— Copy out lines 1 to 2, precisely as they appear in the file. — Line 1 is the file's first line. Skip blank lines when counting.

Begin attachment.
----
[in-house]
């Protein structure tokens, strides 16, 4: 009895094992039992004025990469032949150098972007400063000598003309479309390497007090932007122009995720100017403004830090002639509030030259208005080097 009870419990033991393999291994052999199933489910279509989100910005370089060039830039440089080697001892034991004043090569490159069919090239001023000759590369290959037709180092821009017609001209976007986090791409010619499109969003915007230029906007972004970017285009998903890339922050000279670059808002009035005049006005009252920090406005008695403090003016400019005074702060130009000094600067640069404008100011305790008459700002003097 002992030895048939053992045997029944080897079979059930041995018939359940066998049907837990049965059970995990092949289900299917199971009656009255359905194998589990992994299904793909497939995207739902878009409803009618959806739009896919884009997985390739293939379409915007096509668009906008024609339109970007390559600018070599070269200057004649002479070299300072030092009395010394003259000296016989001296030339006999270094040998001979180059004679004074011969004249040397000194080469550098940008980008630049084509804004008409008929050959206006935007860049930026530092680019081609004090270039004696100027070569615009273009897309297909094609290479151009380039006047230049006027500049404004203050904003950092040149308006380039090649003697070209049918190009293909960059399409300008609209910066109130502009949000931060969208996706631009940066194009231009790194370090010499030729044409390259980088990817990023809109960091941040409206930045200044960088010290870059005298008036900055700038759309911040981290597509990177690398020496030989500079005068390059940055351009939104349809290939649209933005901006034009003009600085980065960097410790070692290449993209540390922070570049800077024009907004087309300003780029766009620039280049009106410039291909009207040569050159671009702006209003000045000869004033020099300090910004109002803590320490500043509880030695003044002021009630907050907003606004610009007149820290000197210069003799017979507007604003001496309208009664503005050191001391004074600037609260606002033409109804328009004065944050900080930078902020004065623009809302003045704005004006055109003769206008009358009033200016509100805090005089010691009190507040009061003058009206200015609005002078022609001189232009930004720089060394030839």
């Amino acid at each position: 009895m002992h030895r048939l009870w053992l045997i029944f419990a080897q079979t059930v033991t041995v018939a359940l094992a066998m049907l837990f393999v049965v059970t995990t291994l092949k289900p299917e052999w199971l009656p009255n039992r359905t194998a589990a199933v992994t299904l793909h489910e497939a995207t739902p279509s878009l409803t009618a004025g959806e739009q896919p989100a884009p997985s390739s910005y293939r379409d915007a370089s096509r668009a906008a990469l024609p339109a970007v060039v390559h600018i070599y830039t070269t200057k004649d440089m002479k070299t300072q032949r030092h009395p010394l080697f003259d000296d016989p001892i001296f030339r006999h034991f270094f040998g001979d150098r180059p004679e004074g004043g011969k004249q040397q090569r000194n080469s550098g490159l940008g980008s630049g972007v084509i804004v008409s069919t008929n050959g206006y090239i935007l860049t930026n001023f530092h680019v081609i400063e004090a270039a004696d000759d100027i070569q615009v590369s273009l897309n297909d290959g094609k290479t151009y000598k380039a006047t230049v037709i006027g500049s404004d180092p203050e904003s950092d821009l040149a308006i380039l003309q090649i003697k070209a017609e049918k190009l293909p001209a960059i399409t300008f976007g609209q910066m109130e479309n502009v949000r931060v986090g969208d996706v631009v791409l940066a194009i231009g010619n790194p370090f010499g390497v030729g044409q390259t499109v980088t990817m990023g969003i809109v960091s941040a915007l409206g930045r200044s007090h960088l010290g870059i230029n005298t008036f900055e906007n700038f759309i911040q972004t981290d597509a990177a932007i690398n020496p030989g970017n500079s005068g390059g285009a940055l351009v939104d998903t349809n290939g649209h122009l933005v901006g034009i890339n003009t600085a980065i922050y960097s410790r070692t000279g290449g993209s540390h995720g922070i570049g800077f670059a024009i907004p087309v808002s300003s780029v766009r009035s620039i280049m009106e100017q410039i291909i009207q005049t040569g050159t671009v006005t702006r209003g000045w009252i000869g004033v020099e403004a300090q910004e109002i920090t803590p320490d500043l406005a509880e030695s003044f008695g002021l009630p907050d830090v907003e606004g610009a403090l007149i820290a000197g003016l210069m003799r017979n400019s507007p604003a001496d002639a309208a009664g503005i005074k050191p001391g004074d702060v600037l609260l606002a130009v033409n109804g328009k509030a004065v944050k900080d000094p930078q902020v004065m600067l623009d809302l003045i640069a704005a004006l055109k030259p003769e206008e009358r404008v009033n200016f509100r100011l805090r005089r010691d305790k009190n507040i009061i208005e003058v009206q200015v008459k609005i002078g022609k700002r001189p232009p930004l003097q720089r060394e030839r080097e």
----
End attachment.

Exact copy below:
[in-house]
């Protein structure tokens, strides 16, 4: 009895094992039992004025990469032949150098972007400063000598003309479309390497007090932007122009995720100017403004830090002639509030030259208005080097 009870419990033991393999291994052999199933489910279509989100910005370089060039830039440089080697001892034991004043090569490159069919090239001023000759590369290959037709180092821009017609001209976007986090791409010619499109969003915007230029906007972004970017285009998903890339922050000279670059808002009035005049006005009252920090406005008695403090003016400019005074702060130009000094600067640069404008100011305790008459700002003097 002992030895048939053992045997029944080897079979059930041995018939359940066998049907837990049965059970995990092949289900299917199971009656009255359905194998589990992994299904793909497939995207739902878009409803009618959806739009896919884009997985390739293939379409915007096509668009906008024609339109970007390559600018070599070269200057004649002479070299300072030092009395010394003259000296016989001296030339006999270094040998001979180059004679004074011969004249040397000194080469550098940008980008630049084509804004008409008929050959206006935007860049930026530092680019081609004090270039004696100027070569615009273009897309297909094609290479151009380039006047230049006027500049404004203050904003950092040149308006380039090649003697070209049918190009293909960059399409300008609209910066109130502009949000931060969208996706631009940066194009231009790194370090010499030729044409390259980088990817990023809109960091941040409206930045200044960088010290870059005298008036900055700038759309911040981290597509990177690398020496030989500079005068390059940055351009939104349809290939649209933005901006034009003009600085980065960097410790070692290449993209540390922070570049800077024009907004087309300003780029766009620039280049009106410039291909009207040569050159671009702006209003000045000869004033020099300090910004109002803590320490500043509880030695003044002021009630907050907003606004610009007149820290000197210069003799017979507007604003001496309208009664503005050191001391004074600037609260606002033409109804328009004065944050900080930078902020004065623009809302003045704005004006055109003769206008009358009033200016509100805090005089010691009190507040009061003058009206200015609005002078022609001189232009930004720089060394030839």